Long before Chekhov ever wrote his classic plays The Seagull. The Cherry Orchard and Uncle Vanya and sometime after he had established himself as a brilliant story writer for magazines, he wrote a few short comic pieces for the stage. He called them "vaudevilles," though none actually incorporated musical theater. Their designation rested on their qualification as grotesque caricatures of the absurd.
What song and dance these farces did contain were elaborate displays of obstinacy, performances of personal complaints through which combatants beat each other into submission with ever greater, less reasonable demands for attention.
In the three pieces selected by the Nora Theater Company, The Bear, The Proposal and A Jubilee, compromise comes only from sexual relief, a mating of the two warring parties who would otherwise go on bickering in perpetuity. Awkwardly adapted, The Bear and A Jubilee prove disappointing by Nora standards while The Proposal, featuring stellar performances from Scott Richard and Nada Despotovich, is a masterful romp in comic exasperation.
In all three, gender conflict is the dominant theme. Mysogyny in particular erupts from the mouths of men frustrated over petty disputes which their female interlocutors won't let them win. It's brilliant Chekhovian parody of how men clash with stubborn women and the antagonism that gets coaxed to the fore in the process.
The Bear hyperextends this motif. A creditor, Grigory (James O'Brien), visits the grieving maid, Elena (Mimi Huntington), to collect on a debt from her late fiancee--only to find she has no money. Inevitably the two turn to fighting each other as man and woman, the man swearing through his teeth that women are faithless and the spurned woman obviously holding a much stronger case.
Elena does everything she can to kick Grigory out; insults fly, but then the gloves come off. Suddenly Grigory has challenged Elena to a duel on the field of honor; when she accepts, he appreciates the allure of feisty women. The rather predictable conclusion has potential, but a lack of attention to rhythm and pacing compromise the mounting tension far too much. By the time the porter returns with field hands to watch in utter incredulity as the two, with pistols drawn, collapse in passionate embraces on the divan, the final effect has little punch.
The Proposal easily avoids such problems, churning along with a clipped and measured cadence thanks to superb acting from the suitor Lomov (Scott Richards) and the neighbor Natalya (Nada Despotovich), whom he wishes to wed. The anxious and particular Lomov succeeds unexpectedly with Natalya's father in asking for her hand, but soon everything goes terribly wrong when Lomov falls into a pointless territorial dispute with Natalya before he can propose. As he refuses to abandon principle for pragmatism, the argument degenerates.
Insults fly, and each reveals damning gossip about the other's mother, uncle, best friend and so on. Lomov leaves in a rage only to be called back as soon as Natalya learns of his proposal. But before she can extract his intentions with tender caresses, they devolve to boasting over whose dog is better and end up fighting once more even as they fondle and kiss in prenuptual bliss.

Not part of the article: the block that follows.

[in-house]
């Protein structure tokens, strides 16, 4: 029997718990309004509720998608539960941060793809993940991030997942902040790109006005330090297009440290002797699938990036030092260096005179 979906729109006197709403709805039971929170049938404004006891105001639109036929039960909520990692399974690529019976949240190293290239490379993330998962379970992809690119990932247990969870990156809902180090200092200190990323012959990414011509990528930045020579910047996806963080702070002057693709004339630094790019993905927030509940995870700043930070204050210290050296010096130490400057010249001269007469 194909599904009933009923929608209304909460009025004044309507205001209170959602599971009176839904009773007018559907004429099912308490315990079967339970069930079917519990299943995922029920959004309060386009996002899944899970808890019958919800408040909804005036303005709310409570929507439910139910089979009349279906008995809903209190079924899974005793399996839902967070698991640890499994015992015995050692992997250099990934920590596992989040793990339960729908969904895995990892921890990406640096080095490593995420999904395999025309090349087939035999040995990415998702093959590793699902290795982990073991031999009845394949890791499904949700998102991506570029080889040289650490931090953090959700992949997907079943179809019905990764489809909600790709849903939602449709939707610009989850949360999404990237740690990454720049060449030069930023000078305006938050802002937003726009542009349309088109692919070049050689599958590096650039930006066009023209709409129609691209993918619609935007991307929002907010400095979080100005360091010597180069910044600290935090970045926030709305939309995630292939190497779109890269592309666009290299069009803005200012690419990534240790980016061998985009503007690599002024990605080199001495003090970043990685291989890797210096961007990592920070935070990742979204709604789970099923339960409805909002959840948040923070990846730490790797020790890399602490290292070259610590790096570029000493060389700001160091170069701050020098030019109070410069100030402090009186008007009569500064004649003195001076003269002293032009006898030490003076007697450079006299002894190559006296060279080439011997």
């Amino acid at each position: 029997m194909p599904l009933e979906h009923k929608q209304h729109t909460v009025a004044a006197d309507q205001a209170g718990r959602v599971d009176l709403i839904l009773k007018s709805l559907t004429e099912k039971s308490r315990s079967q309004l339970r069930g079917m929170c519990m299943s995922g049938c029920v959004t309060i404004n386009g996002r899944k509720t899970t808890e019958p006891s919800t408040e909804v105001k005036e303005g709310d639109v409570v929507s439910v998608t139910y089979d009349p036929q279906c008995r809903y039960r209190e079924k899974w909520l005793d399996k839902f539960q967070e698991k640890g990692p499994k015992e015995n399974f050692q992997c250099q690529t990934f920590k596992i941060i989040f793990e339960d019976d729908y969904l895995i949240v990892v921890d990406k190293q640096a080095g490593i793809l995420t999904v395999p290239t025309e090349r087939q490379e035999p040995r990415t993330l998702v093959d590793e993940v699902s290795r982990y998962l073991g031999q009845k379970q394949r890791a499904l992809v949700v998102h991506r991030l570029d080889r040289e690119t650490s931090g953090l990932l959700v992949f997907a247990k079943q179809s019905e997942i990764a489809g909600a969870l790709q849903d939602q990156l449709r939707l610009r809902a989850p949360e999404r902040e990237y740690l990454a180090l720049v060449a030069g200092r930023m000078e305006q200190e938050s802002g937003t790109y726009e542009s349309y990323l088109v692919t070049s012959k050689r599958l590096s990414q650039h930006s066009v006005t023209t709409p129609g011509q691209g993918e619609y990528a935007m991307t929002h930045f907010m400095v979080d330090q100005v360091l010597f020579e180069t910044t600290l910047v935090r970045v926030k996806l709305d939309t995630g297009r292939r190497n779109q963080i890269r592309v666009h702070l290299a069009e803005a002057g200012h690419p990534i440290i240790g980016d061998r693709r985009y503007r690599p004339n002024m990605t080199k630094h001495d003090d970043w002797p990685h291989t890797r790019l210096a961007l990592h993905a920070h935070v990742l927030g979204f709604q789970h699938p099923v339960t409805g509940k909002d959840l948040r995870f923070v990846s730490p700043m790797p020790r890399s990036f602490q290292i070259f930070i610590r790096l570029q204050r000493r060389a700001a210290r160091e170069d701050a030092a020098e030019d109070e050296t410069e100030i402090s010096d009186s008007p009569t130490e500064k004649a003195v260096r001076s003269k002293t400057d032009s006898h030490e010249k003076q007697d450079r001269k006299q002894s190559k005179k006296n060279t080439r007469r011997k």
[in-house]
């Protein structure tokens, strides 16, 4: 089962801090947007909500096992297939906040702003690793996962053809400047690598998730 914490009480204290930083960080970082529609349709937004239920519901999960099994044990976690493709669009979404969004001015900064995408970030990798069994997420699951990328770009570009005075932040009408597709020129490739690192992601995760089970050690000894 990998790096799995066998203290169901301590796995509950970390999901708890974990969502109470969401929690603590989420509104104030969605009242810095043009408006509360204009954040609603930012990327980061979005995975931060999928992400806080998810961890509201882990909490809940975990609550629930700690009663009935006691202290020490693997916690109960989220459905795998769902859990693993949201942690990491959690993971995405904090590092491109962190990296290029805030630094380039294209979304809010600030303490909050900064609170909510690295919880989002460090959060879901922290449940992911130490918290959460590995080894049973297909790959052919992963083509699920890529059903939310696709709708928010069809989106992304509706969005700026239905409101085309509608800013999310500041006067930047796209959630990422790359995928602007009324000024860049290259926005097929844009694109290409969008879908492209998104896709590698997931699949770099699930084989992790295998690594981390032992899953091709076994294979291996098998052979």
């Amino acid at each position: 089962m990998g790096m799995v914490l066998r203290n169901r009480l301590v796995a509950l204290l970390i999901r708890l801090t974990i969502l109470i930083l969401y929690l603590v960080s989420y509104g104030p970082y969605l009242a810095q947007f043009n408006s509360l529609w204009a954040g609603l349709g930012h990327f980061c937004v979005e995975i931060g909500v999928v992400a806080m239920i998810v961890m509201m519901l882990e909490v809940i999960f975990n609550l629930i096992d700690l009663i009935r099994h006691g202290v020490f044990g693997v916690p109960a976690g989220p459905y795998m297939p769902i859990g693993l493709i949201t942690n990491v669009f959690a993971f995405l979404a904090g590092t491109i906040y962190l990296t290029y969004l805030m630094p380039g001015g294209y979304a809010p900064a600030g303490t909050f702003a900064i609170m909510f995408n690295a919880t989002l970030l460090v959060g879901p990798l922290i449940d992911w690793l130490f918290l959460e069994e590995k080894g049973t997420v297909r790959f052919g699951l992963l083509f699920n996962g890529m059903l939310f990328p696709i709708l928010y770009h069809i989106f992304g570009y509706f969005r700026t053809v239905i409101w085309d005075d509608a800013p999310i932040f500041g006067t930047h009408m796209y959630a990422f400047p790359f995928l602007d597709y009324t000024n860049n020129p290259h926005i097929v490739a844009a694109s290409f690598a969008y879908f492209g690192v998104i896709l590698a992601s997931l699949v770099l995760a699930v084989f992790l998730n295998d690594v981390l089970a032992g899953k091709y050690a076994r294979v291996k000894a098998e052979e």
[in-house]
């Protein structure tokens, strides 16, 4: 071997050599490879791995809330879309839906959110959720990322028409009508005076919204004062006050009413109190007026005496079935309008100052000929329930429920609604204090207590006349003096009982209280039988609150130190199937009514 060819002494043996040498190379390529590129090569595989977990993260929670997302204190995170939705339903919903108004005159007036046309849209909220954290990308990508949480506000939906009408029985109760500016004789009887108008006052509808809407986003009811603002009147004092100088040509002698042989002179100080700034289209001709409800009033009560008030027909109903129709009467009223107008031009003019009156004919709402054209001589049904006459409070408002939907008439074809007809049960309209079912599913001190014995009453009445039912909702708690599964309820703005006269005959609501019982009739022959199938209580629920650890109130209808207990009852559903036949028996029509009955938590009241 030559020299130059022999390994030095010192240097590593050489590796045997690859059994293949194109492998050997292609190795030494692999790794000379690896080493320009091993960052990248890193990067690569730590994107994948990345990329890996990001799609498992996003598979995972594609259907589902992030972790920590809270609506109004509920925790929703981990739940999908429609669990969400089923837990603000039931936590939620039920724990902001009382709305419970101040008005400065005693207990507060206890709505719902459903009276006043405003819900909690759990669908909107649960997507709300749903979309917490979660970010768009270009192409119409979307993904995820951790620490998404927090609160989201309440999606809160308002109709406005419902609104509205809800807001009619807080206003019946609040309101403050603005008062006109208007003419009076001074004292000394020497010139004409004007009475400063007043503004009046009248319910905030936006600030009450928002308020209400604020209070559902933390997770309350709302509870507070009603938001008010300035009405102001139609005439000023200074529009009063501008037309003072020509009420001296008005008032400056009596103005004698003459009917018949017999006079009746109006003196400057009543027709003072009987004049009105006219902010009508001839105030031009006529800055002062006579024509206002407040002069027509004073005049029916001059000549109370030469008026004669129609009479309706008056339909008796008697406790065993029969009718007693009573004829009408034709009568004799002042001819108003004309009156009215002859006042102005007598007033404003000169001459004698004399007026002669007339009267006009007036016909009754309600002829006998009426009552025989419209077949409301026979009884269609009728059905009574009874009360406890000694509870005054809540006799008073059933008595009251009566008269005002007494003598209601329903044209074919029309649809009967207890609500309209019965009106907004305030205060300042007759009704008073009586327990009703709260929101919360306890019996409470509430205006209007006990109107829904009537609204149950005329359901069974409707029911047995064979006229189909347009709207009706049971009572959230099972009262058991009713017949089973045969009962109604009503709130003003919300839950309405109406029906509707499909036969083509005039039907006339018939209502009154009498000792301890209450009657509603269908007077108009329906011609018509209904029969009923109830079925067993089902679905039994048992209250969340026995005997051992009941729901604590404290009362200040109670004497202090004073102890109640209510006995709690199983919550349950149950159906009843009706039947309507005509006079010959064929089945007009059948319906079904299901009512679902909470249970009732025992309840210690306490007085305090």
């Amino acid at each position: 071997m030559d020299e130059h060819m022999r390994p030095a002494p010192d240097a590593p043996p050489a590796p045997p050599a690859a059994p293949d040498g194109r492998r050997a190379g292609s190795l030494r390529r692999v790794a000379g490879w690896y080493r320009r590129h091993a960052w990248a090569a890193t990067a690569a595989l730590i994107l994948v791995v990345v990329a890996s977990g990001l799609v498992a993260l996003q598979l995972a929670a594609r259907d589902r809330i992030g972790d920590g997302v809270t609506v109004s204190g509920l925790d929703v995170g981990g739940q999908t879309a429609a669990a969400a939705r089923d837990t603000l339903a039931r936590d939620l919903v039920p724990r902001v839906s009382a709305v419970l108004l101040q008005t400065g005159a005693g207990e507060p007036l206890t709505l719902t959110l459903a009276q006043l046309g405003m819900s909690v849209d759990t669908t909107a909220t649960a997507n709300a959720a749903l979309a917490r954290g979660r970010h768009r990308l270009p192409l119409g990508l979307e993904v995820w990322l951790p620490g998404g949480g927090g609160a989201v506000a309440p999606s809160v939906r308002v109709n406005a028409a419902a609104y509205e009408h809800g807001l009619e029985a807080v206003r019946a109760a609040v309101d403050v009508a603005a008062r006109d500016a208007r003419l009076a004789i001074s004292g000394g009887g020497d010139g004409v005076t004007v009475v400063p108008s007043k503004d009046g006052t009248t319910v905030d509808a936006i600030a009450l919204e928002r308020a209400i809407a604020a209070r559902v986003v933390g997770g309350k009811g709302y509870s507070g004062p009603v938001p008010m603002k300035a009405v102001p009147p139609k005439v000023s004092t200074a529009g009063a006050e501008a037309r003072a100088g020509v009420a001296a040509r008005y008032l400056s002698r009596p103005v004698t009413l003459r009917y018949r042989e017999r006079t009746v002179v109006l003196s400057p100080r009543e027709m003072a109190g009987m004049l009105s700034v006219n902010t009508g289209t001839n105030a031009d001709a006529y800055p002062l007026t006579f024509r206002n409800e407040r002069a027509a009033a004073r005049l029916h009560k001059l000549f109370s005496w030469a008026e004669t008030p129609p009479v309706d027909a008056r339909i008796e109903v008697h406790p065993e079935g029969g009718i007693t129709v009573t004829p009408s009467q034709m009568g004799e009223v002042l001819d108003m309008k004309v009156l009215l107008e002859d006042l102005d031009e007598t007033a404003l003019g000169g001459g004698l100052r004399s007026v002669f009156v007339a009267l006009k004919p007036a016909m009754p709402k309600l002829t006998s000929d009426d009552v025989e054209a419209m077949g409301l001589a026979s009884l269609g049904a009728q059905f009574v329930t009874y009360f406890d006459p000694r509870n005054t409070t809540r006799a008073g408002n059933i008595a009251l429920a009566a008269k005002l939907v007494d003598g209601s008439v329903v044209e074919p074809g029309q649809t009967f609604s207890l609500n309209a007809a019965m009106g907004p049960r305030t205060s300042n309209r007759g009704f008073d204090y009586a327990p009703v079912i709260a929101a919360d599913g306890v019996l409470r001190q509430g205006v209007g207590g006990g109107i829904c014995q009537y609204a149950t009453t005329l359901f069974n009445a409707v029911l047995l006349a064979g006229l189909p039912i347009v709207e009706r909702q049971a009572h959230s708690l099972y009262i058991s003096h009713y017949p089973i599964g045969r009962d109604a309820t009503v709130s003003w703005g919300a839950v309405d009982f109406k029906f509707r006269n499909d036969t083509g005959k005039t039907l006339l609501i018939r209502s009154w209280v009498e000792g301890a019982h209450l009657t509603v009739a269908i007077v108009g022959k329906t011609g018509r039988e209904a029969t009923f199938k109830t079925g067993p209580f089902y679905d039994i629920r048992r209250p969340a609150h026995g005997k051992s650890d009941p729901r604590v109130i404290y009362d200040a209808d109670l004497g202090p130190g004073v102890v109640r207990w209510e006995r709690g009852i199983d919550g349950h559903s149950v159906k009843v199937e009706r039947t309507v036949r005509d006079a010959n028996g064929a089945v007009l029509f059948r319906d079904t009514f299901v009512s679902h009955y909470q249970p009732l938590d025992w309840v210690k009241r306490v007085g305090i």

Of the three, A Jubilee is perhaps Chekhov's strongest commentary on his contemporary and infamous Czarist Russian beaurocracy but is produced with only a somewhat relaxed vision of play's satire. The plot has too many threads to relate--most significantly it suggests that social classes were too extremely separated for members of different strata to understand each other. Likewise, women and men played such vastly different social roles they could only poorly and superficially relate.
The result is a confusing mesh of stories and voices, no one listening to the others, but doing everything they can to relate whatever it is they must to get done. The industrious banker has no time to hear of his wife's travels and she won't let him work. The banker's secretary is behind on the acceptance speech he must write for his bosses' recent award (the ceremony is set for that afternoon) and every distraction seems to be the last he can endure.
Soon an orphaned woman arrives to claim compensation for her husband's injuries speaking of "the office of certification" and other nonsensical entities entirely unrelated to any bank, the banker and least of all the stressed secretary. Once again chaos reigns.
By the time the contingent of officials and statesmen arrive to bestow honors on the bank for excellent management and strong returns, the cast is sprawled around the room, too exhausted to carry out their threats to kill one another, and irritated entirely to madness. The final speeches sputter out of steam, dragging on longer than necessary.
Though A Jubilee appears to be but a few twists and turns away from crisp, the broad range of acting and execution still muddles Chekhov's clarity. Audiences greeted his vaudevilles over a century ago with sheer enthusiasm. The Nora's production falls a bit short.